Skip to comments.Our unconscious brain makes the best decisions possible
Posted on 12/24/2008 11:44:05 AM PST by CE2949BB
Researchers at the University of Rochester have shown that the human brainonce thought to be a seriously flawed decision makeris actually hard-wired to allow us to make the best decisions possible with the information we are given. The findings are published in today's issue of the journal Neuron.
(Excerpt) Read more at sciencecodex.com ...
I rarely dream, but when I do, it is almost always a problem solving dream.
And very often the solution is a good one.
Drunk and passed out....OK, where are those car keys? I know how to get there!
Not possible, otherwise Zero would not have been elected.
The unconscious makes all decisions and we merely go along for the ride.
That's why Minus Zero got elected!
Restrict Political Campaigns to only the one day before the election. You can “sleep on it” and then make the right decision.
I believe this. I come up with alot of solutions to problems when I’m half asleep.
If your conscience brain is drunk, your subconscience is drunk too. ;o)
They were unconscious when they signed the contract!
Come on! They said unconscious, not brain dead.
Neither snap judgements nor sleeping on a problem are any better than conscious thinking for making complex decisions, according to new research.
The finding debunks a controversial 2006 research result asserting that unconscious thought is superior for complex decisions, such as buying a house or car. If anything, the new study suggests that conscious thought leads to better choices.
Since its publication two years ago by a Dutch research team in the journal Science, the earlier finding had been used to encourage decision-makers to make "snap" decisions (for example, in the best-selling book Blink, by Malcolm Gladwell) or to leave complex choices to the powers of unconscious thought ("Sleep on it", Dijksterhuis et al., Science, 2006).
But in the new study, to be published in The Quarterly Journal of Experimental Psychology, scientists ran four experiments in which participants were presented with complex decisions and asked to choose the best option immediately ("blink"), after a period of conscious deliberation ("think"), or after a period of distraction ("sleep on it"), which is claimed to encourage "unconscious thought processes".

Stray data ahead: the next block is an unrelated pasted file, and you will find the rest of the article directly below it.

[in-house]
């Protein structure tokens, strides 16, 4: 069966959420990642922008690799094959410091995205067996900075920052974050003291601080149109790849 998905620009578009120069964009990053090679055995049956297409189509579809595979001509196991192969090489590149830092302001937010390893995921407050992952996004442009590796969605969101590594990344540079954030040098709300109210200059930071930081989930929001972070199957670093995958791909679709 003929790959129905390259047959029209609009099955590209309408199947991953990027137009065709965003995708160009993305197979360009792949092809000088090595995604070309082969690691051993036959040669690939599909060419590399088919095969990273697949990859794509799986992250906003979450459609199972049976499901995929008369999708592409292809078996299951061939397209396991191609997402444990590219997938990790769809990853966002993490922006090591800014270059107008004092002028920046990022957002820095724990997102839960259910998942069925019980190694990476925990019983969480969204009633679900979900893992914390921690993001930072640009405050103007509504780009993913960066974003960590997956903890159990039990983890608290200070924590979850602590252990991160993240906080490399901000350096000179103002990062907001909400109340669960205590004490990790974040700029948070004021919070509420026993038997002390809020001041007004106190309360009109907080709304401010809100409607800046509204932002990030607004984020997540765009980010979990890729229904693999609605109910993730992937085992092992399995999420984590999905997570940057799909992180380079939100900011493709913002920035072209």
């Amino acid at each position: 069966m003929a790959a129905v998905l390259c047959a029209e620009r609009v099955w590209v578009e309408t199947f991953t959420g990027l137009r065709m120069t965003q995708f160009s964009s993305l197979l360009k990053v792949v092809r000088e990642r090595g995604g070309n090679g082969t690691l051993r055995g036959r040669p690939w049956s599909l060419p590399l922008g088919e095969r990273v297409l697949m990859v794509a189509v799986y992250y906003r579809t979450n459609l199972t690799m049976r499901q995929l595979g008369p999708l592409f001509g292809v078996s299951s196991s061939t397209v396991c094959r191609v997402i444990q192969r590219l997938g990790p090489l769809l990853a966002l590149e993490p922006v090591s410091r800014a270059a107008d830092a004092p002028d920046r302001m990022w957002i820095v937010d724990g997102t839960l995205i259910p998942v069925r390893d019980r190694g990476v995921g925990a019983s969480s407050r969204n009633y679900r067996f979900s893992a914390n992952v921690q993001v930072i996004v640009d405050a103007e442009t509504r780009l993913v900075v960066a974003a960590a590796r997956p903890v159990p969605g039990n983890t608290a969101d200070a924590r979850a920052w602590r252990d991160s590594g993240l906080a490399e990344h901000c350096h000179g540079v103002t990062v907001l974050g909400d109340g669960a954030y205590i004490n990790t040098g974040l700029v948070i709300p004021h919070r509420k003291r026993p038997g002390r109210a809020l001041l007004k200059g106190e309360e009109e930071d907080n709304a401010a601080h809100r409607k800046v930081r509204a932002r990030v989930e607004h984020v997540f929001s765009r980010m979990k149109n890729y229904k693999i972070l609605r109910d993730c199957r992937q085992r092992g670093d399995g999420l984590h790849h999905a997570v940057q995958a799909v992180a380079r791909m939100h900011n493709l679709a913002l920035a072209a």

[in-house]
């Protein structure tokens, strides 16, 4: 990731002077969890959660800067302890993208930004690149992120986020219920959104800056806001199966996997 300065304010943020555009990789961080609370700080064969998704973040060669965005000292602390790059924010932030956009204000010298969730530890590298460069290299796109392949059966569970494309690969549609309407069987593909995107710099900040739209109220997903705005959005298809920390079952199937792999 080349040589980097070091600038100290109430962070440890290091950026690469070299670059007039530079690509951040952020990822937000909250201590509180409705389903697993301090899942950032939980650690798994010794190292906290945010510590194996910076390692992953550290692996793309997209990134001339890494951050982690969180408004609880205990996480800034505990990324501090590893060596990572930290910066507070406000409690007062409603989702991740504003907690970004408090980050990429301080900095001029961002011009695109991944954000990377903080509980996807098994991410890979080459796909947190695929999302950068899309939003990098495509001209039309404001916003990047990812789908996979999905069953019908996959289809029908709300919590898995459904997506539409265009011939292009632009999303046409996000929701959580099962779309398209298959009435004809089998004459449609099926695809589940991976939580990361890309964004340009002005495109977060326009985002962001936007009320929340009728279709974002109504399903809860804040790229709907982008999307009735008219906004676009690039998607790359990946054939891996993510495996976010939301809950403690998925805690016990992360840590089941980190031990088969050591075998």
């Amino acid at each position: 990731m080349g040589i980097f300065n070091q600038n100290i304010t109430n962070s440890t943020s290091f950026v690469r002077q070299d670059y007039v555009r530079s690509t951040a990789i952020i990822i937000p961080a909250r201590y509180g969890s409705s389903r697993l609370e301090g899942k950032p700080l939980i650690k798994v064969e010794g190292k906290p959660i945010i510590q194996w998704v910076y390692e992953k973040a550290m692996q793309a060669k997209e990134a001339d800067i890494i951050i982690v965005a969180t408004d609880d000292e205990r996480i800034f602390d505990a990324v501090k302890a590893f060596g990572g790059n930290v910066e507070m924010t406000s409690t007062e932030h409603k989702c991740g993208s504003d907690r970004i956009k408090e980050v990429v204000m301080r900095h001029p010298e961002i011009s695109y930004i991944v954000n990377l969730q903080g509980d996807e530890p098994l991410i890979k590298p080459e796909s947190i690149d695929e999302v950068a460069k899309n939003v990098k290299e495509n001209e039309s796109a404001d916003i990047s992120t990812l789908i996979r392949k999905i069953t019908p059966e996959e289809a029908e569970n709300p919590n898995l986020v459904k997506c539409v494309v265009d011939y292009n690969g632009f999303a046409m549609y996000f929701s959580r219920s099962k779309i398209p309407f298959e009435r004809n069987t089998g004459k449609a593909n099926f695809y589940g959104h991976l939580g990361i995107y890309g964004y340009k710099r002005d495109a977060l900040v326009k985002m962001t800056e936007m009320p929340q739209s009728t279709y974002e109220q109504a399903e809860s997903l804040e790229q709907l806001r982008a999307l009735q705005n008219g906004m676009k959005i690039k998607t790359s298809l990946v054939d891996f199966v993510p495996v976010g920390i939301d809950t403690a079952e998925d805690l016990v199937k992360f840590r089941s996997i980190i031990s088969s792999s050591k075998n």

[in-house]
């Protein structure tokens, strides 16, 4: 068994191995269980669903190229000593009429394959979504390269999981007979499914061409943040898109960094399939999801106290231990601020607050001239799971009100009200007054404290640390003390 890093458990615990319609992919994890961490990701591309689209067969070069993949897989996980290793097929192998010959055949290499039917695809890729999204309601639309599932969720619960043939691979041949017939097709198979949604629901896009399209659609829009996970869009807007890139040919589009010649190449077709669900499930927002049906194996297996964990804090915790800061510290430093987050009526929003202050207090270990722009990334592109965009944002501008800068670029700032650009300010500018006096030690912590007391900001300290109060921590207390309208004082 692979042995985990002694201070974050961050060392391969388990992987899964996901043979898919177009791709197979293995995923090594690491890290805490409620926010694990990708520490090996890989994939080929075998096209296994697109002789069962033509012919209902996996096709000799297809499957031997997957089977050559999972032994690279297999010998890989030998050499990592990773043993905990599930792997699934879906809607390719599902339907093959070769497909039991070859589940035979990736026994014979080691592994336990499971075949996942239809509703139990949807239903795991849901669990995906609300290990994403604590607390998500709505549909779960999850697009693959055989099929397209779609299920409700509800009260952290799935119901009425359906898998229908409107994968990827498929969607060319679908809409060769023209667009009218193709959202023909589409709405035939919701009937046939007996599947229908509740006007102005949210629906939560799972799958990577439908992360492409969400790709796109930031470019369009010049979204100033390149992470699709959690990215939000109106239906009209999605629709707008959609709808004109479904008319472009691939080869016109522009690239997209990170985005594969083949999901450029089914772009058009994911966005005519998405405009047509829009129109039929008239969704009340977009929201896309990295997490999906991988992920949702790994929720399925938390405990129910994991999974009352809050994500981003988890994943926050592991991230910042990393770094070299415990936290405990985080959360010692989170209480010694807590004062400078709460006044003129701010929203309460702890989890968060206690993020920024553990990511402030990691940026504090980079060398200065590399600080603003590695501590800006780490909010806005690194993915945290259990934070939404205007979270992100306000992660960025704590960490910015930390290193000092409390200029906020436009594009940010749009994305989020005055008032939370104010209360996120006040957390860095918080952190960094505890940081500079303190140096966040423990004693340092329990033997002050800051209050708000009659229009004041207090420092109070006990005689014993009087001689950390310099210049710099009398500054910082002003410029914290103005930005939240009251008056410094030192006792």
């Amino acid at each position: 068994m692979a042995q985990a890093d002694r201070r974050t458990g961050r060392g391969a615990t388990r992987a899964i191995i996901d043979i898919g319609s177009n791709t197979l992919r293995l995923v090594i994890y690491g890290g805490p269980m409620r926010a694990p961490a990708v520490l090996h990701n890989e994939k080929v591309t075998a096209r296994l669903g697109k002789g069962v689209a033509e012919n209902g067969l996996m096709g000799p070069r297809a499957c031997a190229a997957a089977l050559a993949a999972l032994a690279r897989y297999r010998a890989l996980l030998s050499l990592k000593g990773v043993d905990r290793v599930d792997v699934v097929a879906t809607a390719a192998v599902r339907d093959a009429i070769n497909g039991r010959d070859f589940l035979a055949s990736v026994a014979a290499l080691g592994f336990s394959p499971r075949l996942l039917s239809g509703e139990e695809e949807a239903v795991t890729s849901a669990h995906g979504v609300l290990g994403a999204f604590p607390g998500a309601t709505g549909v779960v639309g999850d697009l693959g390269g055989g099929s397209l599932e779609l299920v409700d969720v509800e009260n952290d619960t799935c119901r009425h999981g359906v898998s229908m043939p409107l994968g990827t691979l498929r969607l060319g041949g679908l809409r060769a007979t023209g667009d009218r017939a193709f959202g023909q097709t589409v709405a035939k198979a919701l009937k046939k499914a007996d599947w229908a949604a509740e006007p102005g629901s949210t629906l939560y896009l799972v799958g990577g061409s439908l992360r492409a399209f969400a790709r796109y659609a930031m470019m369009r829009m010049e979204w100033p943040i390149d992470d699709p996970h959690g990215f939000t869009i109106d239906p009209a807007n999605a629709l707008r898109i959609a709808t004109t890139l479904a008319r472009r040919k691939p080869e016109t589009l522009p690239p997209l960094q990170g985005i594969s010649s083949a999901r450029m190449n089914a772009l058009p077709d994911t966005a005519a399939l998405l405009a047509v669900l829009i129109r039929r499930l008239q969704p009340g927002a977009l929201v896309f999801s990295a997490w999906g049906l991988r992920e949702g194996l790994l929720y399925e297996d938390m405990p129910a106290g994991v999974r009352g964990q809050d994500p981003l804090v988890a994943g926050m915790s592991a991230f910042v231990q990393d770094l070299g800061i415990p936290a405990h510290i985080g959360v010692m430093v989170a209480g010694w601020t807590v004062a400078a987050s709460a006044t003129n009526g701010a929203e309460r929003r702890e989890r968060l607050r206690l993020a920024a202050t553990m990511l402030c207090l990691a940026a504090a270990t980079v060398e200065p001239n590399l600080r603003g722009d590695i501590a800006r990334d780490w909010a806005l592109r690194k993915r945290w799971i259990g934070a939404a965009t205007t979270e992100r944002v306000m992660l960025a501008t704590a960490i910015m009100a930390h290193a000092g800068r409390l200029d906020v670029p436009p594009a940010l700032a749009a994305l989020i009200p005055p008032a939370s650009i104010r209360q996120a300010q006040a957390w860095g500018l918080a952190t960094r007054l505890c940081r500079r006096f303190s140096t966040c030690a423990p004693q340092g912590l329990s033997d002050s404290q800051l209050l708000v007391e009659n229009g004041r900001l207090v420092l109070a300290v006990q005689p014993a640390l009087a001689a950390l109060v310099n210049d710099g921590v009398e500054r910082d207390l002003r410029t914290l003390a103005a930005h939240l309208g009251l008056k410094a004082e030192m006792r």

In all experiments, there was some evidence that conscious deliberation can lead to better choices and little evidence for superiority of choices made "unconsciously". Faced with making decisions such as choosing a rental apartment and buying a car, most participants made choices predicted by their subjective preferences for certain attributes (for example, safety, security, colour or price), regardless of the mode of thinking employed.
Unconscious thought is claimed to be an active process during which information is organized, weighted, and integrated in an optimal fashion. Its benefits are argued to be strongest when a decision is complex - one with multiple options and attributes - because unconscious thought does not suffer from the capacity limitations that hobble conscious thought.
"Claims that we can make superior 'snap' decisions by trusting intuition or through the 'power' of unconscious thought have received a great deal of attention in the media," says University of New South Wales psychologist, Dr Ben Newell, lead author of the new study.
Among the headlines that followed the 2006 research are these: "Dilemma? Don't give it a thought," The Times, 17-02-06; "Trust your gut instinct when those shopping decisions get tough, say scientists," The Telegraph, UK, 17-02-06; "Big decision time? Best to sleep on it," Reuters News, 16-02-06.
"At best, these sorts of headlines are misleading," says Dr Newell. "At worst, they're outright dangerous. In stark contrast to claims made by the Dutch research team and in the media, we found very little evidence of the superiority of unconscious thought for complex decisions.
"On the contrary, our research suggests that unconscious thought is more susceptible to irrelevant factors, such as how recently information has been seen rather than how important it is. If conscious thinkers are given adequate time to encode material, or are allowed to consult material while they deliberate, their choices are at least as good as those made 'unconsciously'."
It said "...from the information given."
This is why the MSM was so anxious to castigate Sarah Palin and to protect Biden and the Obamessiah.
...oh, and Merry Christmas!
Glad I took a second look before doing so.
bookmark for later research...
Pretty much describes how we become aware of our own decisions. 'You have decided to light another cigarette, consider this your notification.'
link to the abstract
Of course, anybody who actually IMPLEMENTS something without running it through a thorough examination of conscious thought is an idiot, but the absolute best approach is when the conscious and subconscious work in tandem. In my case, the subconscious is my "engine of innovation", and my conscious is the "trust but verify" engine.
Years ago, I would take the day off and go skiing by my self. On several occasions while riding the lift, in the quiet woodland solitude, a solution to a major problem would come to mind.
Now days, I design things to be made from silver. The design comes at night, to be put to paper and cleaned up the next day
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